From the New York Times bestselling author of The Black Swan, a bold new work that challenges many of our long-held beliefs about risk and reward, politics and religion, finance and personal responsibility In his most provocative and practical book yet, one of the foremost thinkers of our time redefines what it means to understand the world, succeed in a profession, contribute to a fair and just society, detect nonsense, and influence others. Citing examples ranging from Hammurabi to Seneca, Antaeus the Giant to Donald Trump, Nassim Nicholas Taleb shows how the willingness to accept ones own risks is an essential attribute of heroes, saints, and flourishing people in all walks of life. As always both accessible and iconoclastic, Taleb challenges long-held beliefs about the values of those who spearhead military interventions, make financial investments, and propagate religious faiths. Among his insights: For social justice,focus on symmetry and risk sharing. You cannot make profits and...
|Title||:||Skin in the Game: The Hidden Asymmetries in Daily Life (Incerto #5)|
|Number of Pages||:||272 pages|
|Status||:||Available For Download|
|Last checked||:||21 Minutes ago!|
Skin in the Game: The Hidden Asymmetries in Daily Life (Incerto #5) Reviews
Рациональность как выживание, связь действий с результатом. Есть хорошие дополнения к привычной картине рассмотрения религий с позиции их «рациональности». Как обычно идет мочилово неугодных автору академиков и наук.
Taleb should know by now that, according to Lindy effect, he should respect the canonical writing style and analysis schemes he tries to avoid.
Less new ideas and more off-topic resentful digression. His message keeps being interesting. However, Jordan B. Peterson has been able to distil it in a more productive way for humanity (and not only for contrarian elitists).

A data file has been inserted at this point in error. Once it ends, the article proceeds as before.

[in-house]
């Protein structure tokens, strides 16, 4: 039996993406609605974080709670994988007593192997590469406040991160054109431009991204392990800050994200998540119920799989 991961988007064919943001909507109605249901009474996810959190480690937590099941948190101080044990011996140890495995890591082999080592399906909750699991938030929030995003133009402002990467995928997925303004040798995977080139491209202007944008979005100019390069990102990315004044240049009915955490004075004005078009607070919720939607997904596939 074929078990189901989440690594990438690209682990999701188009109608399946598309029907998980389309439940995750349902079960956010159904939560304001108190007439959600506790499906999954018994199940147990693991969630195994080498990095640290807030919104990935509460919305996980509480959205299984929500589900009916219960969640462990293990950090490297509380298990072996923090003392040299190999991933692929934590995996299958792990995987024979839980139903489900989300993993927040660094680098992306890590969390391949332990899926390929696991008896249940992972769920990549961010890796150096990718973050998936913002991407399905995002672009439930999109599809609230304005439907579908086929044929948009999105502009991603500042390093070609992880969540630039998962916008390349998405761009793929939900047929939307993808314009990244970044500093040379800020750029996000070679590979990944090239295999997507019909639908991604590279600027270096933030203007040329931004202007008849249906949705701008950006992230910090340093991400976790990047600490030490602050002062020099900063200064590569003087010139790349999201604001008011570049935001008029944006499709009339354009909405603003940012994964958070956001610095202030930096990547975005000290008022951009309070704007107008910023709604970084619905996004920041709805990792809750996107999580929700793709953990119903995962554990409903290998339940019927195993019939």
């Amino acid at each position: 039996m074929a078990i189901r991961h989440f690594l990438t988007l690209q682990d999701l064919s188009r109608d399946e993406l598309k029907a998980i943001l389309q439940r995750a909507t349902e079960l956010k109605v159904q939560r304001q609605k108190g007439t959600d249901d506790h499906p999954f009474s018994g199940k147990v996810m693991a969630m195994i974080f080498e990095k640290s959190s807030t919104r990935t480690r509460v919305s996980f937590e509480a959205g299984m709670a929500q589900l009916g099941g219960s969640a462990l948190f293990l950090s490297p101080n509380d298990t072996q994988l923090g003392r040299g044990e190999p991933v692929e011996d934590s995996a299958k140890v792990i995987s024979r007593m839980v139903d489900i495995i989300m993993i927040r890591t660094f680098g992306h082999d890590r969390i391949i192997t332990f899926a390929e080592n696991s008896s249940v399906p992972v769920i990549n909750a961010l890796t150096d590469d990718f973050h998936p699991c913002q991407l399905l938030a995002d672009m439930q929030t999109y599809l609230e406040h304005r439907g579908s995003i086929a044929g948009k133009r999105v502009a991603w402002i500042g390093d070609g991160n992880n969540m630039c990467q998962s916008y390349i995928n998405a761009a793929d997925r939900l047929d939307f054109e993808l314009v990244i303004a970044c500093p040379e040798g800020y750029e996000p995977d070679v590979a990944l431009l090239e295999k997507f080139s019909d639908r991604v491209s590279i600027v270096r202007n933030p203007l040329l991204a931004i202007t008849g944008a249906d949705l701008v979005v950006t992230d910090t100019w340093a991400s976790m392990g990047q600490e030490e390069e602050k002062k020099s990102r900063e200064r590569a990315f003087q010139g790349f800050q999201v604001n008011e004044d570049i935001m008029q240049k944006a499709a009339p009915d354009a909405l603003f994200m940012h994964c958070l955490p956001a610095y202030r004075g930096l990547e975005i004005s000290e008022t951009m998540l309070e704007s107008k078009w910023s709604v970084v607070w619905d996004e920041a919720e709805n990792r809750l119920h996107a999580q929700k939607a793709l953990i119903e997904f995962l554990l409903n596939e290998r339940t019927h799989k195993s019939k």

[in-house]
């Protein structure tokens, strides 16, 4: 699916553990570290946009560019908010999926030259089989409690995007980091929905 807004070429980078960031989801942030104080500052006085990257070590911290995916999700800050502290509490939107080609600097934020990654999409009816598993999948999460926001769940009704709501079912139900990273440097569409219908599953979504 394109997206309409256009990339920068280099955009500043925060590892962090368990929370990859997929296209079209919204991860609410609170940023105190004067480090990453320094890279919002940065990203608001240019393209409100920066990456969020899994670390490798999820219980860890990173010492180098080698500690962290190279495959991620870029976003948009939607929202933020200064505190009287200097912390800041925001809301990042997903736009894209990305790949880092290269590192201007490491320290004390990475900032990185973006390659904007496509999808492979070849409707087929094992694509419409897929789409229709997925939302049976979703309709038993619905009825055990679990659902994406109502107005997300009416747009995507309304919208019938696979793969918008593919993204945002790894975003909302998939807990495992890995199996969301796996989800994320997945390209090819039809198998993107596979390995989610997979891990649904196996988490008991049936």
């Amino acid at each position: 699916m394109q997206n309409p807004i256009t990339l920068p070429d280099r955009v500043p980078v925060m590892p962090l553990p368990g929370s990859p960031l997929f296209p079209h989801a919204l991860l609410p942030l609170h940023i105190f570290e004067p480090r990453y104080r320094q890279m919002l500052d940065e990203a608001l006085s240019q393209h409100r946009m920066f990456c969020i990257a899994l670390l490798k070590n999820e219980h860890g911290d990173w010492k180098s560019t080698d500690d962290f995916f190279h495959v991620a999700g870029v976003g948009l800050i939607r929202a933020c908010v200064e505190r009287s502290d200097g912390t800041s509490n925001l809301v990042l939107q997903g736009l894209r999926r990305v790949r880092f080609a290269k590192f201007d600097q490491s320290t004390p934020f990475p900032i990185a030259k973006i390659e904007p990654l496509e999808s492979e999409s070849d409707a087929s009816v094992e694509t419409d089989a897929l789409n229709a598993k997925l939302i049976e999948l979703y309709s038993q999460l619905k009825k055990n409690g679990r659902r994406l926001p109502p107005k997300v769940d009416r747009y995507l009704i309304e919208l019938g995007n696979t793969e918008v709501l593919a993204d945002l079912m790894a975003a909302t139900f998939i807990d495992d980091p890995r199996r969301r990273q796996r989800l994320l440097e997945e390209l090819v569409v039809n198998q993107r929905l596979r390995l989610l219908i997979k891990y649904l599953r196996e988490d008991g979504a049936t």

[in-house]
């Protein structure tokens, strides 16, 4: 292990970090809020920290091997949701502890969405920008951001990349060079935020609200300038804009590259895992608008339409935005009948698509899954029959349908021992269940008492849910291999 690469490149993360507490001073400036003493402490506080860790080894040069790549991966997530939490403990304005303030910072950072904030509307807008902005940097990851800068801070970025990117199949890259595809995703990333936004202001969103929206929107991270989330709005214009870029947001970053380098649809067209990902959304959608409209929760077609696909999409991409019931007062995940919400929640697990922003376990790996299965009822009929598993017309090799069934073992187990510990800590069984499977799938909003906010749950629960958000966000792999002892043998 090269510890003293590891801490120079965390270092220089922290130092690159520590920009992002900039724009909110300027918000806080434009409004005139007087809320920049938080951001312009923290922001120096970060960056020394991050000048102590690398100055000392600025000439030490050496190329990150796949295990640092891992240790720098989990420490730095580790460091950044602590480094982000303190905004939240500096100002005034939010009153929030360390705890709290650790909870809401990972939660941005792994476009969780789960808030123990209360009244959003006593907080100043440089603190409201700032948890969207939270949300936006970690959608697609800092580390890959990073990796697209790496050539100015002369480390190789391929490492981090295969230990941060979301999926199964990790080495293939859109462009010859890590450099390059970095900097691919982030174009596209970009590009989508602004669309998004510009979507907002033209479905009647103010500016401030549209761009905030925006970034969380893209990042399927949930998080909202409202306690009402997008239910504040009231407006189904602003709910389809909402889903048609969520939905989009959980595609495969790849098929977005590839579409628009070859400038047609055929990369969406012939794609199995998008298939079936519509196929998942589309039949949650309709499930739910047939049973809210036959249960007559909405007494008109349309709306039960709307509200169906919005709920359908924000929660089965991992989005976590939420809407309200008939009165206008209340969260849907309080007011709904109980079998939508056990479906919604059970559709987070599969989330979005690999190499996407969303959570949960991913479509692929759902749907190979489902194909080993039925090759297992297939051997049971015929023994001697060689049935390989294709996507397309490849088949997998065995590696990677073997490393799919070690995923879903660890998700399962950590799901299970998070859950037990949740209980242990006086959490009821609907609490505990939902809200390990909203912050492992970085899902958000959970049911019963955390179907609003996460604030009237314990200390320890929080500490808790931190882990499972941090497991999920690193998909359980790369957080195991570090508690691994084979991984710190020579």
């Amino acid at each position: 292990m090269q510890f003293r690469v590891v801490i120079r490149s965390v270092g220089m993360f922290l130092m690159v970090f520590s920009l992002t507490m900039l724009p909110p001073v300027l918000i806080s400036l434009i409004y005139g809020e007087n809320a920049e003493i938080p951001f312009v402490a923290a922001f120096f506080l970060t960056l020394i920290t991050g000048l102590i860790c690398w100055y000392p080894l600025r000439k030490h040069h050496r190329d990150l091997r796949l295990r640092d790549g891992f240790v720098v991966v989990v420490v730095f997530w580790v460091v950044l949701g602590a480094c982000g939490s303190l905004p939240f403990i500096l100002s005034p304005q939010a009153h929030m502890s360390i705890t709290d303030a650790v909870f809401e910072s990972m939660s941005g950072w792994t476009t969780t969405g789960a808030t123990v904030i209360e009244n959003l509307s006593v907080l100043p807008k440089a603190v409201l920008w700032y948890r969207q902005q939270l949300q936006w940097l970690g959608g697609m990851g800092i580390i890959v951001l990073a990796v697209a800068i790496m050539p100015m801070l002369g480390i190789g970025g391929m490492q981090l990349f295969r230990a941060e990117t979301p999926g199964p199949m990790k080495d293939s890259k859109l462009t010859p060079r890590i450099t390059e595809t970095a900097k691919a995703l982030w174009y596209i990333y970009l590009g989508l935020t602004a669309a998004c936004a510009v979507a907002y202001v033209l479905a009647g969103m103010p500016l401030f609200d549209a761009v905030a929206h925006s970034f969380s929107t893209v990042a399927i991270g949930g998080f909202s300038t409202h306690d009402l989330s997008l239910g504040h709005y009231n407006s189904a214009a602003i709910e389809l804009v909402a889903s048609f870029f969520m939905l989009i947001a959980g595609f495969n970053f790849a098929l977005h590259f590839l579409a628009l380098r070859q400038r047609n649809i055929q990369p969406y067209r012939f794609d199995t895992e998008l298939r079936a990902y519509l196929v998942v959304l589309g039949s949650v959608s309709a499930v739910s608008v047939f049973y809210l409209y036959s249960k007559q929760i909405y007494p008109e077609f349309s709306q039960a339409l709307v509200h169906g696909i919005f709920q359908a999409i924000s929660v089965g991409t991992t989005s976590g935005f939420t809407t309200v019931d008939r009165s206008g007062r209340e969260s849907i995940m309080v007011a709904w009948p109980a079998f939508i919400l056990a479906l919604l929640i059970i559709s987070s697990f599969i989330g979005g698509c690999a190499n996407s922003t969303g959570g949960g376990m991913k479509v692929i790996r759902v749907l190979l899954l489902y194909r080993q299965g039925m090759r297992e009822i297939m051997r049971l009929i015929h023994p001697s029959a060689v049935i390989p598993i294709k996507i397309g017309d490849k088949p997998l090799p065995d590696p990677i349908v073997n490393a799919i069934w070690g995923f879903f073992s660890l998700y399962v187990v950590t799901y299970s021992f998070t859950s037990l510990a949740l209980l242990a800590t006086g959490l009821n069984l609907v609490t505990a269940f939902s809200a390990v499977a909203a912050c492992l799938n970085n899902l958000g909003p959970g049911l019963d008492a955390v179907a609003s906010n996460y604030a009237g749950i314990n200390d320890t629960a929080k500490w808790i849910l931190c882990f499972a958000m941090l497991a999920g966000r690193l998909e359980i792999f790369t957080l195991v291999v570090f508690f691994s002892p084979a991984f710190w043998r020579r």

Taleb's the hero.
Five stars only because six weren't available.
Taleb’s ‘Skin in the Game’ has been put together in a somewhat disorderly way, but the reasoning goes as follows:
1. The world in which we live is complex and eludes our sense-making faculties.
2. Our society has cultivated a privileged class of Intellectuals Yet Idiots (IYIs). These people monopolize positions of authority and routinely take decisions to intervene in that complex world, without however doing the effort to think through the cascading impacts of these decisions and being convenient ...more
I read this book a few months ago and enjoyed it. Taleb is kind of dickish but he often succeeds in making me question whether I'm smart enough to grasp what he's saying. This brings a special level of excitement to reading any of his works. To me, they present a challenge. A crossword puzzle of intellect with some pseudo elements.
The underlying concept in this book is evident from the title. It's an extrapolation of the principle-agent problem. Most of my notes from my original reading have bee ...more
“The mark of a charlatan is to defend his position or attack a critic by focusing on some specific statement (“ look at what he said”) rather than blasting his exact position (“ look at what he means” or, more broadly, “look at what he stands for”)— for the latter requires an extensive grasp of the proposed idea.”
This quote from Mr. Taleb perfectly summarizes my problems with his book.
The general theme of the book is that one should be wary of those making decisions who lack consequences of thos ...more
I’ve read Taleb’s books The Black Swan and Fooled By Randomness so I’m accustomed to his lessons. With that said, I think this is a well-written book, as expected, but I don’t believe I learned much from it that I didn’t already know from his previous writings. The point that skin in the game is necessary for accurate examination of changes in the economy and policies is informative and one that economists often overlook, though I think Taleb exaggerates the rate economists overlook this point, ...more